Hillary Clinton: Politician turned novelist | Sunday Observer

Hillary Clinton: Politician turned novelist

5 December, 2021

Title: State of Terror
Author: Hillary Rodham Clinton and Louise Penny
Genre: Fiction/Thriller
Publisher: Macmillan
Pages: 512

In the Sri Lankan context, politicians do not write novels, though they write other books – one political novelist we have heard about in Sri Lanka is T.B. Ilangaratne, but it is some six decades ago.

However, in the Western world, politicians turned novelists are not rare. For instance, the former United States President Jimmy Carter wrote a novel; ‘The Hornet’s Nest: A Novel of the Revolutionary War’ in 2003 which is the first novel written by a US president. In Germany, there are many politicians turned novelists such as former Chancellor Helmut Schmidt, another Chancellor Willy Brandt and current Green Party co-chair Robert Habeck.

Former British Prime Minister Winston Churchill once wrote a novel, ‘The Goldfish Pond at Chartwell ‘which he proclaimed later not worthy to read. Britain’s former member of Parliament Jeffrey Archer wrote dozens of hugely successful novels and became the first critically acclaimed such novelist. Saddam Hussein, the former Iraqi dictator, is also believed to have written four fables and a poetry book.

In this backdrop, more recently former US President Bill Clinton collaborating with James Patterson penned two novels: first, ‘The President Is Missing’ published in 2018, and the second, ‘The President’s Daughter’, was launched in late June. Then, just after four months after releasing Bill’s second novel, his wife, former US Secretary of State, Hillary R­odham Clinton, released her debut novel ‘State of Terror’ on late October 12. She collaborated with Canadian bestselling crime writer Louise Penny in this venture, and the book, which is considered an international political thriller, has already topped the US bestsellers’ charts.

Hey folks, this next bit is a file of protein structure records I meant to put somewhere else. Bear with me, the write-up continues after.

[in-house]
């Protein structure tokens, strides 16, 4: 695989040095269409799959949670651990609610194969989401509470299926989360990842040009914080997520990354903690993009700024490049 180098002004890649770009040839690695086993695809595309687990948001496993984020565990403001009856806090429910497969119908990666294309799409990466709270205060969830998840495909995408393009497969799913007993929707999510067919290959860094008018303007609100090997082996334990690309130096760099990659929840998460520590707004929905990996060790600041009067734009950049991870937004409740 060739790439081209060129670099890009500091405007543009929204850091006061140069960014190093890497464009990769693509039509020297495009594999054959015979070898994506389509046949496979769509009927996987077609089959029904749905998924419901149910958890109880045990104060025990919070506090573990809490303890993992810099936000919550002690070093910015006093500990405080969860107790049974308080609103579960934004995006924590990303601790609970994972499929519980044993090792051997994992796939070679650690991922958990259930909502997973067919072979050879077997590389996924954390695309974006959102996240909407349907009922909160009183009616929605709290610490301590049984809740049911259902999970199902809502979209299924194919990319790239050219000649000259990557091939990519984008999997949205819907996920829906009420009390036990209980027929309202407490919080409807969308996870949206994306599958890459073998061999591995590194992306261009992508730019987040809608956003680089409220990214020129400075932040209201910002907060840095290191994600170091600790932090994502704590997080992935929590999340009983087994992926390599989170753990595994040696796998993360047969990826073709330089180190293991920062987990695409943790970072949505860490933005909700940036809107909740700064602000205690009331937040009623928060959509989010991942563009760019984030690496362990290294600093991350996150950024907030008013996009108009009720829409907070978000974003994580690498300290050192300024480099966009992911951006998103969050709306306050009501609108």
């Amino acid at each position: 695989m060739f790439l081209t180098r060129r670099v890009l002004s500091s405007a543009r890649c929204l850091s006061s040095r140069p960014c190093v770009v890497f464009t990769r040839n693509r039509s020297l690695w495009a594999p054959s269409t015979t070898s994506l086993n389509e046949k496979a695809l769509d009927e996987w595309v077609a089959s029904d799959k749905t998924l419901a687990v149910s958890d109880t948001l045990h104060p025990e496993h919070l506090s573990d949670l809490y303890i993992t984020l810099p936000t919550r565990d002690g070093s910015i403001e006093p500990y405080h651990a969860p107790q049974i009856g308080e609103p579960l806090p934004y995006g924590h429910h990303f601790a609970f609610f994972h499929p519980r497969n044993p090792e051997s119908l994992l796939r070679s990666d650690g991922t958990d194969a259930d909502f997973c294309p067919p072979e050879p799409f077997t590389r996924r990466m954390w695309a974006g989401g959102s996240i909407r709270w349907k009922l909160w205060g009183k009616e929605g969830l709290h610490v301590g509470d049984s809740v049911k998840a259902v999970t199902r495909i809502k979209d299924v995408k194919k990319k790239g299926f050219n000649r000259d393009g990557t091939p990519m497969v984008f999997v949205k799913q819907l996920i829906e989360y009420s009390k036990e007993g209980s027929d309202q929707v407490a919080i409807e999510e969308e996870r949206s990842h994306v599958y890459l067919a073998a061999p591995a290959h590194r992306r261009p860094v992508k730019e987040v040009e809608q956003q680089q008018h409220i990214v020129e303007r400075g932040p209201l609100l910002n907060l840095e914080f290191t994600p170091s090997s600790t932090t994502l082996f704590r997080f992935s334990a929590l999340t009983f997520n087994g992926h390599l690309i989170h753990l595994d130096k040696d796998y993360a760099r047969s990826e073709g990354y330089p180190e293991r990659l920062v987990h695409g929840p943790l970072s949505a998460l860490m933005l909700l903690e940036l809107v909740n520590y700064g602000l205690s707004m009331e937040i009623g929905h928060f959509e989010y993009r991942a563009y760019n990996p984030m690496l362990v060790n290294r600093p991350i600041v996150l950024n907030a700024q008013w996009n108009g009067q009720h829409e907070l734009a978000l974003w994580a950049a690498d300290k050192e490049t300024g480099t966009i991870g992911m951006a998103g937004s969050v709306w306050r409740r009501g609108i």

Announcing the release of the novel in October, Clinton tweeted, “My first foray into fiction! It was a labor of love with my friend (and favourite mystery author) Louise Penny, and I can’t wait for you to read it.”

And in an author’s note, the co-author Penny has acknowledged that after a career of writing crime novels, the idea of tackling a political thriller felt awfully intimidating.


The novel features female protagonist Ellen Adams, a former media magnate and a two-time widower in her fifties. She has been appointed the Secretary of State by the newly elected US president Douglas Williams – he was the very president she campaigned against, and he became the President after four-long years of chaotic administration in the history of American politics. Though former President Eric Dunn was expelled from power, the repercussions of his actions are yet to be seen.

However, as soon as Ellen Adams takes over her new responsibilities, she has to face more challenges: A bomb explodes in London shocking the United Kingdom altogether. And the young Foreign Service officer Anahita Dahir receives a puzzling text from an unknown source which is a coded warning about the London blast.

This is followed by a series of bombings in Europe – from Paris to Frankfurt. The attacks were carried out by a new terrorist group led by a Bashir Shah, an evil Pakistani arms dealer “intent on creating a hell on earth” – they are on a mission to develop their own nuclear weapons. Shah was secretly freed from prison with the blessing of the previous US President.

He hates Ellen, whose media company once laid bare his crimes in a devastating documentary; he may have even killed her husband using an untraceable poison.

Meanwhile, Ellen tries to recover from the damages done by former president Dunn as he had withdrawn certain international policies during his term all of which leads to the current scenario.